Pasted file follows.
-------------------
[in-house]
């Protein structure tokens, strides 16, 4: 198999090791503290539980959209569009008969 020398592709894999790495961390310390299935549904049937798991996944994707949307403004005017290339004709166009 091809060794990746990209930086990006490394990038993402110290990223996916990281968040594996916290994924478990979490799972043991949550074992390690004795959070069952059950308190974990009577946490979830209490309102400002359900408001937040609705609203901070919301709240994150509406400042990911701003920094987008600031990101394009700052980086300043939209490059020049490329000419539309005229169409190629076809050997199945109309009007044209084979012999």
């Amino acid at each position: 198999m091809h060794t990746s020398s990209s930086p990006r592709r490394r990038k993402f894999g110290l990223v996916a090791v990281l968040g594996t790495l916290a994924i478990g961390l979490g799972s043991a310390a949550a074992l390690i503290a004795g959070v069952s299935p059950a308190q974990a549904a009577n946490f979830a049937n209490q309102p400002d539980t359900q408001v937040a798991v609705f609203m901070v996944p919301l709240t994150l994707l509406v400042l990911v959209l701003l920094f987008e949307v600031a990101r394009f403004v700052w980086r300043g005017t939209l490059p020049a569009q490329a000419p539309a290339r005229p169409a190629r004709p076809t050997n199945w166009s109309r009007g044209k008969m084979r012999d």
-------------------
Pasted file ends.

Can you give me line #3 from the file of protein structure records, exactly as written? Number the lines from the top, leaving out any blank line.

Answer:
């Amino acid at each position: 198999m091809h060794t990746s020398s990209s930086p990006r592709r490394r990038k993402f894999g110290l990223v996916a090791v990281l968040g594996t790495l916290a994924i478990g961390l979490g799972s043991a310390a949550a074992l390690i503290a004795g959070v069952s299935p059950a308190q974990a549904a009577n946490f979830a049937n209490q309102p400002d539980t359900q408001v937040a798991v609705f609203m901070v996944p919301l709240t994150l994707l509406v400042l990911v959209l701003l920094f987008e949307v600031a990101r394009f403004v700052w980086r300043g005017t939209l490059p020049a569009q490329a000419p539309a290339r005229p169409a190629r004709p076809t050997n199945w166009s109309r009007g044209k008969m084979r012999d």